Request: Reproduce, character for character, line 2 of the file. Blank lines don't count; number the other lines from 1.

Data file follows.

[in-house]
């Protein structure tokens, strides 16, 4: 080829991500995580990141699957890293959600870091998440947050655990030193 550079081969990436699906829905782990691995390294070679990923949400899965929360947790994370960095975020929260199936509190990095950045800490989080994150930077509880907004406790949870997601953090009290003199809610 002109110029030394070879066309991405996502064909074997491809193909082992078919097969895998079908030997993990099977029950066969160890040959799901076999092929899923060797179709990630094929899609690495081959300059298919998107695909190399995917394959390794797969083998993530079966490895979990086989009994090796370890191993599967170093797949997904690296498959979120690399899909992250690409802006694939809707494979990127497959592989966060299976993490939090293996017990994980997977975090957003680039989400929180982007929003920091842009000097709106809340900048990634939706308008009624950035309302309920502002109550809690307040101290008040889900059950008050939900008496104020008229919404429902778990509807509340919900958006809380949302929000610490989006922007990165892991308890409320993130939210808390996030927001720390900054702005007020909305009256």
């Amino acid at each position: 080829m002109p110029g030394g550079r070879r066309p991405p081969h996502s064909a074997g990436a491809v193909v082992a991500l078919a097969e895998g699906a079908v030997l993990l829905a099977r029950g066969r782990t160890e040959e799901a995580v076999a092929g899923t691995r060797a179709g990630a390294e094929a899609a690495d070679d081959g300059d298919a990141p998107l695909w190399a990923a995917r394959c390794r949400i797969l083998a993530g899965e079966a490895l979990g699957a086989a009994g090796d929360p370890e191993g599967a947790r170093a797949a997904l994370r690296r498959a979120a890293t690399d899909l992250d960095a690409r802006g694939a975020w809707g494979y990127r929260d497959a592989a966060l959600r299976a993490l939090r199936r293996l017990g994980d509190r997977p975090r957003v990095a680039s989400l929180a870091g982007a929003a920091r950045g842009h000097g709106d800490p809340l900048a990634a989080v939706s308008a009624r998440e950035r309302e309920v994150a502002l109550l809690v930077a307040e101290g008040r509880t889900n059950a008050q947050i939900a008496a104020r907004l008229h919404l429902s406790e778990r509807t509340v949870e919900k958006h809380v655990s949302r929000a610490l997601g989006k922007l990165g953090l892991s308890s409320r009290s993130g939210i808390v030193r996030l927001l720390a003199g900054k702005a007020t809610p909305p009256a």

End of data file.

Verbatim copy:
């Protein structure tokens, strides 16, 4: 080829991500995580990141699957890293959600870091998440947050655990030193 550079081969990436699906829905782990691995390294070679990923949400899965929360947790994370960095975020929260199936509190990095950045800490989080994150930077509880907004406790949870997601953090009290003199809610 002109110029030394070879066309991405996502064909074997491809193909082992078919097969895998079908030997993990099977029950066969160890040959799901076999092929899923060797179709990630094929899609690495081959300059298919998107695909190399995917394959390794797969083998993530079966490895979990086989009994090796370890191993599967170093797949997904690296498959979120690399899909992250690409802006694939809707494979990127497959592989966060299976993490939090293996017990994980997977975090957003680039989400929180982007929003920091842009000097709106809340900048990634939706308008009624950035309302309920502002109550809690307040101290008040889900059950008050939900008496104020008229919404429902778990509807509340919900958006809380949302929000610490989006922007990165892991308890409320993130939210808390996030927001720390900054702005007020909305009256």